Craig Barber, Head of Innovation and Emerging Media at Rapport, recently wrote an article for Brand Republic’s ‘The Wall’, which discusses Near Field Communication and what consequences the arrival of Apple’s iPhone 6 can be expected to have on NFC:
Near Field Communication (NFC) technology has received a somewhat tepid reception, with some analysts asking if NFC was a dead tech. However, the announcement of the Apple iPhone 6 seems to have buoyed the NFC believers.
If there is one brand that can make a technology cool, then Apple are the masters. So what impact will Apple’s announcement have for the future of NFC technology?
The most important and arguably talked about announcements of the iPhone 6 was its mobile wallet feature. It allows for card details to be stored on the phone so that payments can be made via tapping a card reader. Apple believes this level of convenience will be a major hit, with the system having access to no less than 220,000 retail sites in the US with major partners American Express, MasterCard and Visa all jumping on board to support the venture.
This represents 83% of all credit card payments in the US (in terms of volume). McDonald’s is one retail outlet that will accept this form of payment, which will certainly help the understanding of the payment method to the mass audience. Certainly in America this is an exciting development where many transactions are still completed by inserting your pin and signing. But what about the UK? Our market has been on board with NFC usage for quite some time…
When you look at London habits, much is owed to the Oyster card where circa 75% of all journeys now use the contactless card. The recent introduction on the London transport system that allows for contactless payment via your credit card (other than an Oyster) is of no surprise. Edinburgh launched its own transport card this year called CitySmart.
Perhaps the most important factor of all however is the British banks. There are now 48.3m contactless cards in circulation across the UK, proving that NFC technology is here to stay for the foreseeable future. Consumers with these cards can buy any goods under £20 at a simple tap. However, this figure still only represents one third of all credit and debit cards in circulation across the UK.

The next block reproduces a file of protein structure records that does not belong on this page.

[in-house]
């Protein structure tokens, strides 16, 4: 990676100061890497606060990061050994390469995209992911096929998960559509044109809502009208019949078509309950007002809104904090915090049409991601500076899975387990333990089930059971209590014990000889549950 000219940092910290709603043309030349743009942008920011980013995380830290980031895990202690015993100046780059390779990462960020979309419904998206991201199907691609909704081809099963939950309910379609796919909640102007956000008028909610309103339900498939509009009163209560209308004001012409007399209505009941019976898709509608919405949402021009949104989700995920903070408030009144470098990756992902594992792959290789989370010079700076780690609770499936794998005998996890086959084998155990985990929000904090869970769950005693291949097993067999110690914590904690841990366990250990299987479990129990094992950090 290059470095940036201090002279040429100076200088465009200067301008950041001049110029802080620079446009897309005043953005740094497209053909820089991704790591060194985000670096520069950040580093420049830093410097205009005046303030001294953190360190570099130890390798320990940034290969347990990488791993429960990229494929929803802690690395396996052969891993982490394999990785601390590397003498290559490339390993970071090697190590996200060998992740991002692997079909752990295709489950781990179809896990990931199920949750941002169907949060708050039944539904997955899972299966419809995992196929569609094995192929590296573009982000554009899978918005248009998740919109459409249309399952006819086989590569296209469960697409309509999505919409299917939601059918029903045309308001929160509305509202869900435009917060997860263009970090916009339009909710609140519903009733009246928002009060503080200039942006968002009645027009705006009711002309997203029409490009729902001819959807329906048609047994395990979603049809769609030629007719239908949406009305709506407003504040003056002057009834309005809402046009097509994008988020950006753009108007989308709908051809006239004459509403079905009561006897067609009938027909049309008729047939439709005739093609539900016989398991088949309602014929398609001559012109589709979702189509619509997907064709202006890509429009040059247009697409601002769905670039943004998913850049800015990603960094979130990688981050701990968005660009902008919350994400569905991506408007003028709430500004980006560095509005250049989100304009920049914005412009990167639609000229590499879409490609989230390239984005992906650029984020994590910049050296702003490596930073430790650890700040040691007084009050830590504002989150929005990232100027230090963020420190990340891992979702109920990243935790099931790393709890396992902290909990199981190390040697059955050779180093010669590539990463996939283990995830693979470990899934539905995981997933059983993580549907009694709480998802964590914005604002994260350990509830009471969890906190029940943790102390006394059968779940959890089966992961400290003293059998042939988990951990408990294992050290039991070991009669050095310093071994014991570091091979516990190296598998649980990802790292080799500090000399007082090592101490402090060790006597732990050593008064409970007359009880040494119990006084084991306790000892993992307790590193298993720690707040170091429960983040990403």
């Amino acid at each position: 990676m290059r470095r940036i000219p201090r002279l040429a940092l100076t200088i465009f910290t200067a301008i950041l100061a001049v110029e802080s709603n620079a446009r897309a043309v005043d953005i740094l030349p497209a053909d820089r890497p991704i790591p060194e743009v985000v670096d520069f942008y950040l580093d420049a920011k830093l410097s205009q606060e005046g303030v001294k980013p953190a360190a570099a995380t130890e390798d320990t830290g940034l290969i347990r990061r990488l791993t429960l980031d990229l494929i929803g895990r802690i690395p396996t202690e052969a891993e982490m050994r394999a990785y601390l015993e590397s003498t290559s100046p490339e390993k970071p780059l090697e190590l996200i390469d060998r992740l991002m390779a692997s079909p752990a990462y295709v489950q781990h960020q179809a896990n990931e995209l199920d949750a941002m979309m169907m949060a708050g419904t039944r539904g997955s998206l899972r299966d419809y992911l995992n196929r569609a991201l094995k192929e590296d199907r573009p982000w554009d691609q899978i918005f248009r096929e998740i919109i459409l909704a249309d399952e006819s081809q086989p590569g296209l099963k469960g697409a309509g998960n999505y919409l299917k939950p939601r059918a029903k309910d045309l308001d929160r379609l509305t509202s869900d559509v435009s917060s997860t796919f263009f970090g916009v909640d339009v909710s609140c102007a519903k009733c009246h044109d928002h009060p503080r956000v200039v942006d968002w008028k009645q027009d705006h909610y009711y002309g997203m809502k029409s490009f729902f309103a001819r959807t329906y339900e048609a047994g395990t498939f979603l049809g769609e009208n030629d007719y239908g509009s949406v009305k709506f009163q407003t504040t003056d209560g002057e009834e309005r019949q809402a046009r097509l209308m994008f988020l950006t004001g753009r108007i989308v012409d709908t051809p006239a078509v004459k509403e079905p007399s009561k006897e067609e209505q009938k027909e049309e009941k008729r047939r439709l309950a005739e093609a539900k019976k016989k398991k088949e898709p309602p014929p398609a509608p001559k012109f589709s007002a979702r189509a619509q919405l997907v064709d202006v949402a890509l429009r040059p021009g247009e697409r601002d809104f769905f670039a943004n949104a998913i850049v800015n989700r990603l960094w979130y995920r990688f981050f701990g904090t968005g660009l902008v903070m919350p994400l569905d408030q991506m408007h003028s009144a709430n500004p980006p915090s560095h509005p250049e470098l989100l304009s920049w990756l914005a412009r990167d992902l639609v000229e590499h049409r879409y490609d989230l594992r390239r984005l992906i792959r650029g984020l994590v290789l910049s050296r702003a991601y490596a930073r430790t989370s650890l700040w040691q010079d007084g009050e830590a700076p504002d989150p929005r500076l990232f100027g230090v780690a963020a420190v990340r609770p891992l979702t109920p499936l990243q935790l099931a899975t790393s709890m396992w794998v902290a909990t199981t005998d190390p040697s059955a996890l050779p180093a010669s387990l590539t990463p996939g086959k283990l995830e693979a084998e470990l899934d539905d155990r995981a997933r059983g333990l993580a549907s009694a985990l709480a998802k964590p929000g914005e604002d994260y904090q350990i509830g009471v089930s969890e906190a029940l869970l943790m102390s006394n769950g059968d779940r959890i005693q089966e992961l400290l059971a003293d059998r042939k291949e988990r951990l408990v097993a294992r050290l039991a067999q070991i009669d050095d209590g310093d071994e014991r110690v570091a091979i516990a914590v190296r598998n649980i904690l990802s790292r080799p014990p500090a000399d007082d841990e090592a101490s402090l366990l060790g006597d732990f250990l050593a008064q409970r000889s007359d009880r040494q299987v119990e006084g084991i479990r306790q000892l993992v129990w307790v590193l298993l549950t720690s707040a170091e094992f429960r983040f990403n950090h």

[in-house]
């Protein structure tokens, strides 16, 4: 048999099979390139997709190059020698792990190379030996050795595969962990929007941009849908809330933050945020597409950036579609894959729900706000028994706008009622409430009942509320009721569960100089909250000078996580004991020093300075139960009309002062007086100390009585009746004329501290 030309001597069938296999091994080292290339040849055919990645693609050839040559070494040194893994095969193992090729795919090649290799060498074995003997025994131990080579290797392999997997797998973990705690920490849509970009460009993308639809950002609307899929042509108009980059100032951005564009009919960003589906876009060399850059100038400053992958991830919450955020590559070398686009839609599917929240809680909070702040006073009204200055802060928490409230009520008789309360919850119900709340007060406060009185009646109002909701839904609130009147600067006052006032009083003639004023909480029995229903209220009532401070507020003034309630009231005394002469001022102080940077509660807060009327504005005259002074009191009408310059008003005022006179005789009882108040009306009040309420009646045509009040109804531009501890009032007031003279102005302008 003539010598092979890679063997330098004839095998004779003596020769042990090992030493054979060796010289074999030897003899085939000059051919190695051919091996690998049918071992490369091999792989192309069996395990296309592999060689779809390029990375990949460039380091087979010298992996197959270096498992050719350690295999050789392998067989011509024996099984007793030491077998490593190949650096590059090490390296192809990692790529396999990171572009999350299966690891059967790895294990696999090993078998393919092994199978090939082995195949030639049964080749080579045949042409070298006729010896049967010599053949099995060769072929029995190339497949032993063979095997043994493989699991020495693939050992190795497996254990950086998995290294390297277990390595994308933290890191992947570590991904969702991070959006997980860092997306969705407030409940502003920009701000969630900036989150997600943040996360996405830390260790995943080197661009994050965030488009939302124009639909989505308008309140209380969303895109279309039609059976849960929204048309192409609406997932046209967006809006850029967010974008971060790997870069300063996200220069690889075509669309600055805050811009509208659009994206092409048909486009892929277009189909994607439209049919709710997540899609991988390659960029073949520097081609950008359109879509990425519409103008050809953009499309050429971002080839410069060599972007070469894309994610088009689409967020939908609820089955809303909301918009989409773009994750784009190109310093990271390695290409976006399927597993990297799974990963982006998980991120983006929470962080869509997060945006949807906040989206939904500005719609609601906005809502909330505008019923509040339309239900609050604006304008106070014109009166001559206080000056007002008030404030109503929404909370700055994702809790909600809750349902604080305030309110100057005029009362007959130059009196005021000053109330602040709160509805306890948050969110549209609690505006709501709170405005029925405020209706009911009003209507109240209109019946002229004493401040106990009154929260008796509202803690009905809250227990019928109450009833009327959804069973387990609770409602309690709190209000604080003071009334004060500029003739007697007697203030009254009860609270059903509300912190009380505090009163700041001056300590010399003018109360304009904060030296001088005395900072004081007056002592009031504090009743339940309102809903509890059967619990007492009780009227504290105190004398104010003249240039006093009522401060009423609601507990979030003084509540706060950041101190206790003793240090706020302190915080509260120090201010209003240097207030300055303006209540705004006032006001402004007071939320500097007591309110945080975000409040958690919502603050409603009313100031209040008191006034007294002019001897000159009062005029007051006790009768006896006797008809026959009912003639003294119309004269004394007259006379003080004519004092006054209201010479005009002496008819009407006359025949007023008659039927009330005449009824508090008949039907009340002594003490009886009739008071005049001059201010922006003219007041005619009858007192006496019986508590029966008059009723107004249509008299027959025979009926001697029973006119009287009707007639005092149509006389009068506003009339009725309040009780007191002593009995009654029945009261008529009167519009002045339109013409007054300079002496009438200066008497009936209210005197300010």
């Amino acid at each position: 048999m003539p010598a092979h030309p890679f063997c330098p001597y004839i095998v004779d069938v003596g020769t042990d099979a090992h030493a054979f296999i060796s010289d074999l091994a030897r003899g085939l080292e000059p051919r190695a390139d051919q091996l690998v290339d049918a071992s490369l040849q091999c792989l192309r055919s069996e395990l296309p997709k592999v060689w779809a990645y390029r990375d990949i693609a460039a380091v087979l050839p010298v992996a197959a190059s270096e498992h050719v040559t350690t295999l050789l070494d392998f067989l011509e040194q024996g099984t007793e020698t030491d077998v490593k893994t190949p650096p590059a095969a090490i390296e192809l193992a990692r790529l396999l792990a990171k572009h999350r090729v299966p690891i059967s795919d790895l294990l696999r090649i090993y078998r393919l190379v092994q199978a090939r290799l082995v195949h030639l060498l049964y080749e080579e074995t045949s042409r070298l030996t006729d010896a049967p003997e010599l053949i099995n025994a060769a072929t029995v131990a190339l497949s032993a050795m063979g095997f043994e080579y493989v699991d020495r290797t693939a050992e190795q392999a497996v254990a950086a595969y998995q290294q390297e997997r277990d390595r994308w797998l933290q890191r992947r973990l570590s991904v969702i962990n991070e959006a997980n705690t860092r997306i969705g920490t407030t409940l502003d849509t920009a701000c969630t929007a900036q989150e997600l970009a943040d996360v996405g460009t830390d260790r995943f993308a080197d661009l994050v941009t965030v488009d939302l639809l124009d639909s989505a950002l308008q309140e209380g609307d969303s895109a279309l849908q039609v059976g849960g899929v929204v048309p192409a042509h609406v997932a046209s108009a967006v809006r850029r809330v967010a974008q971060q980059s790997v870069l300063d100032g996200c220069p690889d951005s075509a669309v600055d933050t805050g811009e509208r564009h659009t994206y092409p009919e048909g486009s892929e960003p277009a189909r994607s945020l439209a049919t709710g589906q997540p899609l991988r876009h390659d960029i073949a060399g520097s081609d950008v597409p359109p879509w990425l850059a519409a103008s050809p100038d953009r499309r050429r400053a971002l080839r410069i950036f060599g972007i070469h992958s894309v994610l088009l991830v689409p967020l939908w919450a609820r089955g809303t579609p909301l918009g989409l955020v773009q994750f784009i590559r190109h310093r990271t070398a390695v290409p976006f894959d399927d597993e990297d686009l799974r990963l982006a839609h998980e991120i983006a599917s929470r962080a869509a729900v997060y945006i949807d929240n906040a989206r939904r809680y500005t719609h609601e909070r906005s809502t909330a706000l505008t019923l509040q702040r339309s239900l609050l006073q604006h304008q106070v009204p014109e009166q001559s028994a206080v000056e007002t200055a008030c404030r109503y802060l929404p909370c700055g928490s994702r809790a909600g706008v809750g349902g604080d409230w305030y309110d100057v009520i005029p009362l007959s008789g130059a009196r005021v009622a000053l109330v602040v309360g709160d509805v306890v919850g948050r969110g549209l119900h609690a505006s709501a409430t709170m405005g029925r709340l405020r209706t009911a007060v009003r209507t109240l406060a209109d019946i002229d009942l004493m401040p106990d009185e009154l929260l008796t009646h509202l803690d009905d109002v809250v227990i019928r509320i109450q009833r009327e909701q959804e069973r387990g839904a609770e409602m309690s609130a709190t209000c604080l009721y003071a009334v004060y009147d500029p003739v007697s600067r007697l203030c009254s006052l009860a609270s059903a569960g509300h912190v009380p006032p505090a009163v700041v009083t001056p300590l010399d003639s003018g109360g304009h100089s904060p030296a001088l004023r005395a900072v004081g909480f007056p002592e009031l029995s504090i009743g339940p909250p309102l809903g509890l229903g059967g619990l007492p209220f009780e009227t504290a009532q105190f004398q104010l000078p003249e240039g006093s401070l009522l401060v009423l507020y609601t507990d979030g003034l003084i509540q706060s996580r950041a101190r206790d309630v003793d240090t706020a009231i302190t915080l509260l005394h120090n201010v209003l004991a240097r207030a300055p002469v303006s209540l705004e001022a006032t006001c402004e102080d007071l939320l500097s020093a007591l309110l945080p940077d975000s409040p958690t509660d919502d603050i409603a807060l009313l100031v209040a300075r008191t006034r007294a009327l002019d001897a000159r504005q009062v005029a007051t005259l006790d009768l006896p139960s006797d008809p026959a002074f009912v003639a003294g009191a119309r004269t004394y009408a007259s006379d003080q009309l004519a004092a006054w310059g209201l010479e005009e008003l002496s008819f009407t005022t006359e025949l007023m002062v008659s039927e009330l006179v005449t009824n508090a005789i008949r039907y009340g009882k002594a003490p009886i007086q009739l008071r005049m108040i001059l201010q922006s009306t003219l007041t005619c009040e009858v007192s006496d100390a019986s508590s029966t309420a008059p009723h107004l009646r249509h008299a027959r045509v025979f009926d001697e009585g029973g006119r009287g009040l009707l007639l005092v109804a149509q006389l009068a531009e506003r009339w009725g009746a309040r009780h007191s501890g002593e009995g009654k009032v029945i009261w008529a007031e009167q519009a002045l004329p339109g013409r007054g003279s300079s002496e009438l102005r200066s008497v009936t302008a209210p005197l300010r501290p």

At present, nearly all new bank cards that are issued to customers will have the contactless payment feature. With many cards having a minimum two year expiry, it may be some time before we become a contactless paying society. Whilst the iPhone 6 will raise awareness and take the plaudits, the reality is that banks hold the key to educating the public and putting them at ease with NFC tech.
Apple is planning to distribute 80m iPhone 6’s globally this year… a drop in the ocean when we think of the potential for contactless payment via credit and debit cards. Providing payment wallets via a smartphone does not mean people will use it – a point hugely overlooked in the iPhone 6 analyses from commentators. As the saying goes, you can lead a horse to water, but you can’t make it drink.
The truth is that there can be no more excuses for NFC, certainly when we discuss the technology in terms of the out-of-home (OOH) market. Those of us in media appreciate and understand the huge potential that NFC can provide our clients – but in many respects we are preaching to the converted. Until consumers see that same benefit and more importantly trust that their money is safe, we will forever be part of a secret club.
Apple will certainly drive awareness and understanding of how the payment system works as it will have to educate people to accrue its investment back. But the key is to place the technology into people’s hands and unless Apple is planning on giving away free iPhone 6’s, the most practical and effective way will be via the banking sector. Once consumers trust the payment feature on their own bank cards, they may well find they are just as happy to tap a poster with their smartphone and pay for the latest book release. The iPhone 6 is welcome, but it is not going to change a lukewarm market overnight. Either way, there can be no more excuses for NFC in OOH.